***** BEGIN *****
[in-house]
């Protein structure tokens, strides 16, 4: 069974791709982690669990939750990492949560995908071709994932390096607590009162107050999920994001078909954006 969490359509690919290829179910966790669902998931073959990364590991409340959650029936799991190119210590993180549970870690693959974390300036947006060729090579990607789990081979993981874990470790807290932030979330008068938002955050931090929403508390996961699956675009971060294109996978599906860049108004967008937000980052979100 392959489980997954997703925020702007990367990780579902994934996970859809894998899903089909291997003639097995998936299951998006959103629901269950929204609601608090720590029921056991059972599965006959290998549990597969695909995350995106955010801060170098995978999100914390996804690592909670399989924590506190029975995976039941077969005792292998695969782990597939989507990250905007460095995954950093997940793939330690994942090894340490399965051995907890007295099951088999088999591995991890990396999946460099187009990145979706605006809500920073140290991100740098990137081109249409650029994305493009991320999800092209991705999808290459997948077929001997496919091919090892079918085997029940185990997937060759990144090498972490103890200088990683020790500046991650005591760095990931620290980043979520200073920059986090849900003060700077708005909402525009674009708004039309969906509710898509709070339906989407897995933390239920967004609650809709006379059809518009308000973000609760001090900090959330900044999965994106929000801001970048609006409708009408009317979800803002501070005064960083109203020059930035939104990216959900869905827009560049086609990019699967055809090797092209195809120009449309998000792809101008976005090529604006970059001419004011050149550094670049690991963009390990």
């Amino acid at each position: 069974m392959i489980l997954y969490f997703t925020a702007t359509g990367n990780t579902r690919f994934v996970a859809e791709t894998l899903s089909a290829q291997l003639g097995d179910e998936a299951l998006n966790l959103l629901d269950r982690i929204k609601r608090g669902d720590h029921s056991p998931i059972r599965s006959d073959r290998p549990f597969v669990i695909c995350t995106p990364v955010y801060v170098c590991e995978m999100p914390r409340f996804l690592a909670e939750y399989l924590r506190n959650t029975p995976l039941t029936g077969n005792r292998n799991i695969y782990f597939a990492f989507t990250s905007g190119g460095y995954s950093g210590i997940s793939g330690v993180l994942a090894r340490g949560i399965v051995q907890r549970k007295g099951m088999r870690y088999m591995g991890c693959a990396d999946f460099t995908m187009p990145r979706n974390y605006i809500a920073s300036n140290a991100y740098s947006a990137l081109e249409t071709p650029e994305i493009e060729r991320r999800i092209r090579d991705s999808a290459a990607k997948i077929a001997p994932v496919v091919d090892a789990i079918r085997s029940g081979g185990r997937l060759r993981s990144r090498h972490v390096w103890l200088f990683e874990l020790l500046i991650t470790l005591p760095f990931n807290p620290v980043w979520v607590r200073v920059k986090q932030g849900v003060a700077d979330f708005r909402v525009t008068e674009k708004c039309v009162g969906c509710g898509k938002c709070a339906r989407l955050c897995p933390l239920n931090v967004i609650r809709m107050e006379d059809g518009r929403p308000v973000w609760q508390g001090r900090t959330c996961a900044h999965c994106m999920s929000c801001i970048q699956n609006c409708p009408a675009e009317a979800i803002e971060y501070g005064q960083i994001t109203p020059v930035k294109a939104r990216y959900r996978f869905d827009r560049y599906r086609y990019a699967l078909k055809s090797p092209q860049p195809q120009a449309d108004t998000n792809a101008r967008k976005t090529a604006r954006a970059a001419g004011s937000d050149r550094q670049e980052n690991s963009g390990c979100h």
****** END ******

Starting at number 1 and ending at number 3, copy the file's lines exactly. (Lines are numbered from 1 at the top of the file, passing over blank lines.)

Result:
[in-house]
């Protein structure tokens, strides 16, 4: 069974791709982690669990939750990492949560995908071709994932390096607590009162107050999920994001078909954006 969490359509690919290829179910966790669902998931073959990364590991409340959650029936799991190119210590993180549970870690693959974390300036947006060729090579990607789990081979993981874990470790807290932030979330008068938002955050931090929403508390996961699956675009971060294109996978599906860049108004967008937000980052979100 392959489980997954997703925020702007990367990780579902994934996970859809894998899903089909291997003639097995998936299951998006959103629901269950929204609601608090720590029921056991059972599965006959290998549990597969695909995350995106955010801060170098995978999100914390996804690592909670399989924590506190029975995976039941077969005792292998695969782990597939989507990250905007460095995954950093997940793939330690994942090894340490399965051995907890007295099951088999088999591995991890990396999946460099187009990145979706605006809500920073140290991100740098990137081109249409650029994305493009991320999800092209991705999808290459997948077929001997496919091919090892079918085997029940185990997937060759990144090498972490103890200088990683020790500046991650005591760095990931620290980043979520200073920059986090849900003060700077708005909402525009674009708004039309969906509710898509709070339906989407897995933390239920967004609650809709006379059809518009308000973000609760001090900090959330900044999965994106929000801001970048609006409708009408009317979800803002501070005064960083109203020059930035939104990216959900869905827009560049086609990019699967055809090797092209195809120009449309998000792809101008976005090529604006970059001419004011050149550094670049690991963009390990």
């Amino acid at each position: 069974m392959i489980l997954y969490f997703t925020a702007t359509g990367n990780t579902r690919f994934v996970a859809e791709t894998l899903s089909a290829q291997l003639g097995d179910e998936a299951l998006n966790l959103l629901d269950r982690i929204k609601r608090g669902d720590h029921s056991p998931i059972r599965s006959d073959r290998p549990f597969v669990i695909c995350t995106p990364v955010y801060v170098c590991e995978m999100p914390r409340f996804l690592a909670e939750y399989l924590r506190n959650t029975p995976l039941t029936g077969n005792r292998n799991i695969y782990f597939a990492f989507t990250s905007g190119g460095y995954s950093g210590i997940s793939g330690v993180l994942a090894r340490g949560i399965v051995q907890r549970k007295g099951m088999r870690y088999m591995g991890c693959a990396d999946f460099t995908m187009p990145r979706n974390y605006i809500a920073s300036n140290a991100y740098s947006a990137l081109e249409t071709p650029e994305i493009e060729r991320r999800i092209r090579d991705s999808a290459a990607k997948i077929a001997p994932v496919v091919d090892a789990i079918r085997s029940g081979g185990r997937l060759r993981s990144r090498h972490v390096w103890l200088f990683e874990l020790l500046i991650t470790l005591p760095f990931n807290p620290v980043w979520v607590r200073v920059k986090q932030g849900v003060a700077d979330f708005r909402v525009t008068e674009k708004c039309v009162g969906c509710g898509k938002c709070a339906r989407l955050c897995p933390l239920n931090v967004i609650r809709m107050e006379d059809g518009r929403p308000v973000w609760q508390g001090r900090t959330c996961a900044h999965c994106m999920s929000c801001i970048q699956n609006c409708p009408a675009e009317a979800i803002e971060y501070g005064q960083i994001t109203p020059v930035k294109a939104r990216y959900r996978f869905d827009r560049y599906r086609y990019a699967l078909k055809s090797p092209q860049p195809q120009a449309d108004t998000n792809a101008r967008k976005t090529a604006r954006a970059a001419g004011s937000d050149r550094q670049e980052n690991s963009g390990c979100h």